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Proximity to Vancouver Dictates the Price of Property

Real Estate Weekly, June 22 - 28,  1999

Rudy Nielsen is the guy people call when they want to sell a town, or to unload a few hundred acres in the Cariboo in a hurry. He's also the guy wannabe weekend cowboys call when they're looking for a few acres to pasture their Landrovers.

"The sawmills and the bankruptcy guys know me as someone who will put in a low offer but who can close in seven days. Have database, will travel," he joked.

Nielsen, president of the Niho Land & Cattle Co. Ltd., started with one property in 1964. By 1966, he owned 400 properties. His is now rumored to be one of the largest private landholders in the province, although he will not give details.

"I had lots of experience doing renovations, I loved land, and I had my sons to help me. I developed my own strategy and business plan. Most people, when they look at recreational real estate, see bears, mosquitoes, and getting lost. I see what the homesteaders saw-a fine view, a spring. We would go in, fix up the cabin, clean up the brush and the road and put it on the market. We always left the development to somebody else, " said Nielsen.

Eventually, he learned to use air photos to identify properties of interest. Relying on his constantly updated database of recreational land titles and transactions, his air photos and forestry maps, he routinely buys properties sight unseen.

The value of his real estate portfolio is rivaled by the value of his database. In addition to a comprehensive bank of recreational property titles, he estimates his inventory of potential of potential buyers at 20,000.

Market research led him to conclude that 80 percent of the people in his database were looking for properties valued at $90,000 or less within a six-hour drive from Vancouver. Properties are marketed and priced according to the driving distance from the city.

Technology has made semiserviced and unserviced land more attractive. And then there are the diehard rustics or survivalists who don't want power poles, telephone or septic tanks, said Nielsen.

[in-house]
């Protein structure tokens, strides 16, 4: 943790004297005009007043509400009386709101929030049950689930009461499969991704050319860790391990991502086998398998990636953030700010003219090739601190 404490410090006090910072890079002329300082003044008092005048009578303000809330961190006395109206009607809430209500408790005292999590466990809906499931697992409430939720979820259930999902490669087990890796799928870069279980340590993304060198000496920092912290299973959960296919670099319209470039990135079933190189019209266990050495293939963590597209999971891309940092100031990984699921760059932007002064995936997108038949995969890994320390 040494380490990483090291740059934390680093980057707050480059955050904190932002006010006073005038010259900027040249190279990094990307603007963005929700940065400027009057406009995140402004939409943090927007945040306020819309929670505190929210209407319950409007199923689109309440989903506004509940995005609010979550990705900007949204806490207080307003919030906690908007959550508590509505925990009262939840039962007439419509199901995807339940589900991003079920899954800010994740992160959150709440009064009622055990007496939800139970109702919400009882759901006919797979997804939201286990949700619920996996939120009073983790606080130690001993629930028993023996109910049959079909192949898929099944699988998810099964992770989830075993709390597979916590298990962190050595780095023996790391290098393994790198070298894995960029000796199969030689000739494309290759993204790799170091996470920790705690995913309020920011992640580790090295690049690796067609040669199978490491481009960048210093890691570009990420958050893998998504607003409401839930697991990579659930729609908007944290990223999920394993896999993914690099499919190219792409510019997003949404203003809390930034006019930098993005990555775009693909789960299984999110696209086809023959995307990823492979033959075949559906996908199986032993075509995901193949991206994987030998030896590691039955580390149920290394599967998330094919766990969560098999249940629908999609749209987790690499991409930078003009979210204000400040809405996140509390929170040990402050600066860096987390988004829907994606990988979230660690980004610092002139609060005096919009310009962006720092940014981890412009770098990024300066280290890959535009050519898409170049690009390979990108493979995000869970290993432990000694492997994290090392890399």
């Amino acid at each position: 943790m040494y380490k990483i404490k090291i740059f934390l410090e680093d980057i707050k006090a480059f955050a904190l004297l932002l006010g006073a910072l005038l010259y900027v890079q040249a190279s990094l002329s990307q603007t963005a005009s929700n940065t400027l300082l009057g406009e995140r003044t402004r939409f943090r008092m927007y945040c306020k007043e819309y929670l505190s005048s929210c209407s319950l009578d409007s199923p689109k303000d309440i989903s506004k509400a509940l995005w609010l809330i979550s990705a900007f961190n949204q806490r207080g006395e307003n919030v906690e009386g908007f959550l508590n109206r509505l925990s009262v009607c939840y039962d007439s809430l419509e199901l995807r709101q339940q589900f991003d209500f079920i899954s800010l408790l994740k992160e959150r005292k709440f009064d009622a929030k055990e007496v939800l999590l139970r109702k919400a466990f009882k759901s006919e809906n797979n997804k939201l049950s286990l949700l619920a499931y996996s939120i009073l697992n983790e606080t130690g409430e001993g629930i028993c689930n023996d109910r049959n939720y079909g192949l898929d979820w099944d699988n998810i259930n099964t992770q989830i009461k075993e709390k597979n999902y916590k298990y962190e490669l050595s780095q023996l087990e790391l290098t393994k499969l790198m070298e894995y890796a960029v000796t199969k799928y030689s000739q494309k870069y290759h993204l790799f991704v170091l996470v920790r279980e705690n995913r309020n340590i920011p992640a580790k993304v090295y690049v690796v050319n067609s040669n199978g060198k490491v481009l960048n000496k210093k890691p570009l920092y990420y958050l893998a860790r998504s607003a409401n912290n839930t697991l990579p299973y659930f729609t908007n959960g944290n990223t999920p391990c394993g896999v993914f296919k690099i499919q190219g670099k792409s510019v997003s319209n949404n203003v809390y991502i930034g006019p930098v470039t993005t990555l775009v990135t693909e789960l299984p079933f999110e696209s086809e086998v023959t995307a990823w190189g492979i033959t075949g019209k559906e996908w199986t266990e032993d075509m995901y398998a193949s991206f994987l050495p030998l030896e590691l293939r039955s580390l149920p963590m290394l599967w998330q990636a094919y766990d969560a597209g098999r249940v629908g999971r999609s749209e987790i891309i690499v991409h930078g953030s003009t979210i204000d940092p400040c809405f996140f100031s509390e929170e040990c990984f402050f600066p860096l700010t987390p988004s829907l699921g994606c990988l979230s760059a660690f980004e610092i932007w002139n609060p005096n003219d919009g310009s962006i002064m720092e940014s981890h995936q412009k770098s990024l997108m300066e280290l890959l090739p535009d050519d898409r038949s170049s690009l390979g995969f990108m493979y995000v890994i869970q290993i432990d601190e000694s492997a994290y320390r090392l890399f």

"A lot of people moving to smaller communities are buying propane refrigerators, hot water tanks and lights, solar panels, wind generators. The more modern biological toilets are very effective," said Nielsen.

According to Nielsen, recreational vehicle owners are the fastest-growing segment of his market. When he bought a subdivision in the town of Ferguson, near Nakusp, for an average of $5,000 a lot, the RV crowd snapped them up.

"It is almost impossible to get a reservation at a government campsite within a seven hour drive of Vancouver. Ferguson is a beautiful town in the mountains with good fishing. I financed the lots at $60 a month with 10 percent down," said Nielsen.

He describes a typical buyer: a retired, blue-collar worker with clear title to a house in the Lower Mainland worth $500,000 and total pension of $50,000 per year. He sells the house and with the proceeds buys a small community, a RV and banks the difference.

Attempts to sell BC rural recreational properties to US buyers have been unsuccessful, however: "I've done a lot of advertising but it wasn't productive. We sell many half a dozen properties to US buyers each year. Americans find the political situation in this province too far to the left. We've had questions about the burning of the American flag in Prince Rupert and about Glen Clark's plans to take back the US base in Nanoose Bay," he said.